July 1997 Table of Contents

Features Alternatives to Using Type V cement

We're going to be placing concrete slabs on grade in an area where the water soluble sulfate content of the soil is 0.4% (severe exposure). Is the use of Type V cement mandatory for this exposure? Read more

Features Tilt-Up Concrete Makes Strides in the Building Market

Among the top building types -- pre-engineered metal, masonry, precast concrete and tilt-up concrete -- what is the best option for today's consumer, who demands products that are cheaper, faster and better? Recent studies show that the building industry is gravitating toward tilt-up construction due to recent advances and refinements in tilt-up methods and panel components. Although tilt-up construction is not yet the answer for all building needs, it certainly fares well in the following areas: speed and cost of construction, maintenance costs and long-term value, energy efficiency and ease of expansion, and architectural appeal. Read more

Features How to Plan a Large Tilt-Up Project

Implementing a bulletproof plan is critical to the success of a tilt-up project, especially on a large, fast-track job. The author, president of a successful tilt-up contracting firm in North Carolina, presents five essential steps to developing an effective plan. They include reviewing the structural drawings, preparing shop drawings and materials submittals, jobsite staging, planning crew size and sequencing, and planning tool and equipment needs. Read more

Features Concrete Courthouse Presents Shoring Challenges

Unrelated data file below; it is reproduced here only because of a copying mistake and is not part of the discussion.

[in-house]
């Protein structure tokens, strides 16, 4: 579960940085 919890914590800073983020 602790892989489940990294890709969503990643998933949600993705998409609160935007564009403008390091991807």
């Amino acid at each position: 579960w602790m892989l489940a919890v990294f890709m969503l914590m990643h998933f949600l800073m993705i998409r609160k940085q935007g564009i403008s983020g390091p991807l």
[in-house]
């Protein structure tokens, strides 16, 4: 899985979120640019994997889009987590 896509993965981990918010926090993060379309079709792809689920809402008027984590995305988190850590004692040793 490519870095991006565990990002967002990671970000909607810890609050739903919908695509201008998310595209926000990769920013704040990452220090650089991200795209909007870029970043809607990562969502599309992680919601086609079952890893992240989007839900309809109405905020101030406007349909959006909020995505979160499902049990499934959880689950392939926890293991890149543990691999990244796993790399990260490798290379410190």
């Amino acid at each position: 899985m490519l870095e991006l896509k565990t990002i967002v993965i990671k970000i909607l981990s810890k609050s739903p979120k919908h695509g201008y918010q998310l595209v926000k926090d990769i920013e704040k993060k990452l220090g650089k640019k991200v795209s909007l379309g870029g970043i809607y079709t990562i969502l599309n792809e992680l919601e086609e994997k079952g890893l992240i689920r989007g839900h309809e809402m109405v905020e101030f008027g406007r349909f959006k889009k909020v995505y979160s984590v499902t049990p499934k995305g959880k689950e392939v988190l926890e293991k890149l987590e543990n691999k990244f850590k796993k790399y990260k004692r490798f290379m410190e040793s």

Topped out in May 1997, the $97 million Charles Evans Whittaker U.S. Courthouse in Kansas City, Mo., is already being called one of the city's most impressive landmarks. The 587,000-square-foot C-shaped concrete-frame building was built using 20-inch-deep by 66-inch-wide pan forms, with joists and beams that clear span up to 50 feet. The structure required more than 4,500 tons of reinforcing steel and 46,000 cubic yards of concrete. Read more

Cover of Welded Wire Fabric in Slabs on Grade

Many design professionals choose not to use welded wire fabric in slabs or pavements because they believe the amount of cover can't be controlled. To address these concerns, research was conducted in 1996 to determine if WWF was at its correct location in a completed slab or pavement in which supports or a two-course concrete placement was specified. The results of the research show that the cover of WWF can be controlled within specification limits if adequate supports are provided. An effective way to determine the amount of cover is to use a portable battery-powered cover meter that induces a magnetic field into the concrete through a hand-held probe. Read more

Features The New and Improved Slab-on-Ground Design Manual

After a highly successful first run, the Post-Tensioning Institute's Design and Construction of Post-Tensioned Slabs-on-Ground has been extensively revised. Since the book's initial publication in 1980, it has been used by engineers and contractors to successfully design and construct hundreds of thousands of post-tensioned slabs on ground. The new 1996 edition reflects the industry's current knowledge of post-tensioned ground-supported slabs and is easier for design professionals to use. Read more

Jobsite Products The End of Cement Bag Massacres

A solution to hard-to-open, user-unfriendly cement bags has finally arrived. Ardex Inc., a manufacturer of specialty cements, has introduced a bag that can be opened and resealed easily thanks to a handy peel-off strip. Read more

Problem Clinic What's Type N Reinforcing Steel?

While inspecting reinforcing bars that were to be used on a project, I found several bundles designated N for type of steel. I know that the designations S, I, A and W indicate billet, rail, axle and low-alloy steels, respectively. But I can't find any AS Read more

Problem Clinic Source for Diammonium Citrate

I want to use diammonium citrate to remove discoloration from newly placed concrete. I've called chemical-supply houses and pharmacies, but no one seems to recognize the term. How do I find this material, and how much is it likely to cost? Read more

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